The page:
Jo Cox tried to shield face during shooting, jury hears
MP Jo Cox tried to shield her face with her hands as her killer shot her in the head, the Old Bailey has heard.
The 41-year-old Batley and Spen MP received 15 stab wounds and was shot three times in Birstall, West Yorkshire, on 16 June.
In statements read to the jury, ambulance staff told of how they gave the "unresponsive" MP emergency treatment at the scene, but she was pronounced dead at 13:48 BST.
Thomas Mair, 53, denies her murder.
Mr Mair, from Birstall, also denies grievous bodily harm with intent, possession of a firearm with intent to commit an indictable offence and possession of an offensive weapon - a dagger.
'Multiple stab wounds'
Pathologist Dr Richard Shepherd said that Mrs Cox had died "as a result of multiple stab and gunshot wounds".
Jurors were shown computer-generated images of the body as he gave evidence in court.
Dr Shepherd catalogued the stab wounds, including to the victim's chest cavity, stomach and hand, some of which he said had been inflicted with between "moderate and severe force".
The court also heard there had been a wound to her left hand that was a "through and through" entry and exit bullet hole.
Prosecutor Richard Whittam QC asked: "It could be consistent with the hand being raised to the face and the bullet going through?"
Dr Shepherd replied: "Indeed. It could be with any of the injuries but I think it makes more sense that the hands were up covering the face and the bullet has gone through the right hand and... into the head."
He continued: "I concluded that she received multiple stab wounds to the back, front and left side of the chest and abdomen.
"The stab wounds had penetrated her heart, left lung, stomach and liver."
Bullets for 'hunting vermin'
The jury also heard evidence from a firearms expert, who said the bullets fired in the attack were more commonly used to kill vermin in a "humane" way.
A plastic bag found in a holdall when Mr Mair was arrested had 25 live .22 calibre rounds inside - 12 manufactured in Britain and 13 made in Germany.
Andre Horne, who has been an expert in his field for more than 20 years, said the bullets were designed to expand after being fired. This meant an animal was more likely to be killed straight away, rather than escaping with an injury that could lead to a slower death.
"[It] would be considered a more humane way of disposing of animals," he added. "They are most commonly used for hunting vermin, squirrels, rabbits and other small animals."
Mr Horne also said that the bullets could be legally owned in the UK with the correct firearms licence.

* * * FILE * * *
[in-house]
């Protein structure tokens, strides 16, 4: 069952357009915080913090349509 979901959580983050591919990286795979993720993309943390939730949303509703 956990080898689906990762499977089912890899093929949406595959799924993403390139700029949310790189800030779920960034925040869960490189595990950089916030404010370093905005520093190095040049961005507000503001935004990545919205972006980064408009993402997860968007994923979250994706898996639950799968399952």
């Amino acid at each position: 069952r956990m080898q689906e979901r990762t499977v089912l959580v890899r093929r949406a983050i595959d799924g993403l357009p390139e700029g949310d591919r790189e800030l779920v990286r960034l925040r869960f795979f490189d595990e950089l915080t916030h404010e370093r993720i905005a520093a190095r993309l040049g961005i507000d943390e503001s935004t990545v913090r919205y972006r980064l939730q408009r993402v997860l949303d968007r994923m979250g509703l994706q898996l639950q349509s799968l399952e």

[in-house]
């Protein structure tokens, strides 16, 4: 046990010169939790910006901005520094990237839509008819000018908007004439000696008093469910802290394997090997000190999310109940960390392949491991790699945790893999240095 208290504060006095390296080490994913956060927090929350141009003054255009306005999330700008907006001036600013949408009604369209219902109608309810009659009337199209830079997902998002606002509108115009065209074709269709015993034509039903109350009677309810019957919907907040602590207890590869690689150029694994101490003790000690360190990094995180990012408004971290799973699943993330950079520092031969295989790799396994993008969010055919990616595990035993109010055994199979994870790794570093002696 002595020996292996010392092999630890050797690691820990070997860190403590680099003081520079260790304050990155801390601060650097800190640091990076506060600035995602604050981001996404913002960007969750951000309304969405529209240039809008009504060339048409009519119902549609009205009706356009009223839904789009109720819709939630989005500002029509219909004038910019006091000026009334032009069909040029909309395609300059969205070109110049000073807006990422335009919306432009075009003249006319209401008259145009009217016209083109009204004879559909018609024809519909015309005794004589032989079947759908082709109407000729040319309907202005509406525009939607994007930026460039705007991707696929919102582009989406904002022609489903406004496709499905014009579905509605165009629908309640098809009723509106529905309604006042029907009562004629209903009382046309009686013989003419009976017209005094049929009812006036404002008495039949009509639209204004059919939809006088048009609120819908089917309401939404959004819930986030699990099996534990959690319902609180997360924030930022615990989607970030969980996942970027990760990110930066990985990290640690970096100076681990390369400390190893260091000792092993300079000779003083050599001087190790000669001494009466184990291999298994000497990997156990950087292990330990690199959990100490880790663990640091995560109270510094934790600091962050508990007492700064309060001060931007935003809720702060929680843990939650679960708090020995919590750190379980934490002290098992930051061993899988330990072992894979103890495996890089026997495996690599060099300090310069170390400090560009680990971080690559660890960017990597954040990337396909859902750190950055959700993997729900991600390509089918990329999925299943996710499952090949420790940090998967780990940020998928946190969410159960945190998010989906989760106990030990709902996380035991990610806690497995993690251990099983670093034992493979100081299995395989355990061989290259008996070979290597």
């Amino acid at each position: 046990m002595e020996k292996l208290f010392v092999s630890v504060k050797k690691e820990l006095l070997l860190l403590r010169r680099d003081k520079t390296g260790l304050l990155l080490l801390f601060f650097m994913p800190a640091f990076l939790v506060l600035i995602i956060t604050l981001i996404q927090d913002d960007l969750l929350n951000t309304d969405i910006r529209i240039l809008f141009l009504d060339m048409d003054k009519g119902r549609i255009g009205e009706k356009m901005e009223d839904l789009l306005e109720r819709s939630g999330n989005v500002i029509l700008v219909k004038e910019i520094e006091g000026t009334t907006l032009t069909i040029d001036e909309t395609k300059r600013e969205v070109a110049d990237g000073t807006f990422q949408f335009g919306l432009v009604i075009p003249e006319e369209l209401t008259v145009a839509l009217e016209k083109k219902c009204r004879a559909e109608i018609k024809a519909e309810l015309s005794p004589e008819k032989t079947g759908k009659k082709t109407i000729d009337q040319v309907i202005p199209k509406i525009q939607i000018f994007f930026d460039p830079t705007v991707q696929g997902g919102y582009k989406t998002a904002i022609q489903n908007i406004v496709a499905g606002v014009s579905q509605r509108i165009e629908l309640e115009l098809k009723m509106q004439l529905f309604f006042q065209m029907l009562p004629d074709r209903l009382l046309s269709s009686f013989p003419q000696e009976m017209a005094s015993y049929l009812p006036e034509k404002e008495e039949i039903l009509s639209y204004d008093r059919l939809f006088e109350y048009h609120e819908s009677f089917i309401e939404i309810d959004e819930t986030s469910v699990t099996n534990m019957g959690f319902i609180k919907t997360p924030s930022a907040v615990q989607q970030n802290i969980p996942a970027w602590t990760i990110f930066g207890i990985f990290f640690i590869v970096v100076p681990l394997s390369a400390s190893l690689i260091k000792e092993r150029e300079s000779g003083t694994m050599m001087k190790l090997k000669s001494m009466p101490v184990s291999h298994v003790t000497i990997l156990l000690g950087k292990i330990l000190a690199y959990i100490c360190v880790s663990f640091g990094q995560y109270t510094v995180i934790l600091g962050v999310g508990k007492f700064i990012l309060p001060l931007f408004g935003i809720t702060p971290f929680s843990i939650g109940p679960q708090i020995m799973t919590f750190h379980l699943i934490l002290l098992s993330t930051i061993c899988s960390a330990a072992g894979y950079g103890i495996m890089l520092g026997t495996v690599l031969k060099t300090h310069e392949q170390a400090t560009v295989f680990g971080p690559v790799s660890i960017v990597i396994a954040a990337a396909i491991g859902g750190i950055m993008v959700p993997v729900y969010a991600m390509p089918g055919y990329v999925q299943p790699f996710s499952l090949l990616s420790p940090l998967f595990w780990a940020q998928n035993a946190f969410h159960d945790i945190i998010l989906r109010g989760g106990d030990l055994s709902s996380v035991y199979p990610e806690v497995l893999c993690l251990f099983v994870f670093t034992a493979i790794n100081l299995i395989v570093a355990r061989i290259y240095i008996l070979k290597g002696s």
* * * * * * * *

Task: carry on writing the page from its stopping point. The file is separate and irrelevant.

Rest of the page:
Jurors were shown the modified .22 calibre Weihrauch rifle found with the bullets in the holdall. The bolt-action gun had its shoulder stock and all but 4cm of its barrel removed, which Mr Horne said allowed it to be shot with one hand - but decreased the penetrating power.
Mr Whittam QC said to the expert: "In its long form it's a firearm and you could have had lawful possession of it with a certificate. But in its reduced size it is a banned weapon in this country altogether?"
Mr Horne replied: "That's correct, yes."
Kerry Versfeld, of the National Ballistics Intelligence Service, confirmed the casings found at the scene had been fired by the same rifle.
The court was also shown the dagger allegedly used to stab Mrs Cox, which Mr Horne said was most likely a "fake replica" of a Fairbairn-Sykes "fighting dagger" - a design first made in 1941 for British special forces and commando units.
Forensic scientist Hilary Parkinson, a DNA profiling and blood pattern analysis expert, told the jury that Mr Mair's and Mrs Cox's DNA were found on the gun and the dagger.
She said "blood spots" from Mrs Cox found on the gun showed that she had been very close to it and she said her findings were consistent with the dagger having been used to stab the Labour MP.
Ms Parkinson told the jury that blood drips suggested the initial assault was at the end of the ramp by the library and the end of the assault was by two vehicles in Market Street.
Her findings also suggested Mrs Cox had fallen and had possibly been crawling on the ground, she said.
The trial continues.
Who was Jo Cox?
Jo Cox was a self-proclaimed "proud Yorkshire lass" whose work for charity took her around the world and whose political success led her to Westminster.
The 41-year-old mother-of-two was elected as MP for Batley and Spen in the 2015 election and increased Labour's majority to 6,051 (from 4,406 in the 2010 election).
She described herself as "proud and humbled" to be the Labour MP for the place where she was born.
Mrs Cox first worked in politics after graduating from Cambridge University in 1995, but then built a career working for charities including Oxfam, Save the Children and the NSPCC.
She was described by Labour leader Jeremy Corbyn as "a much loved colleague, a real talent and a dedicated campaigner for justice and peace."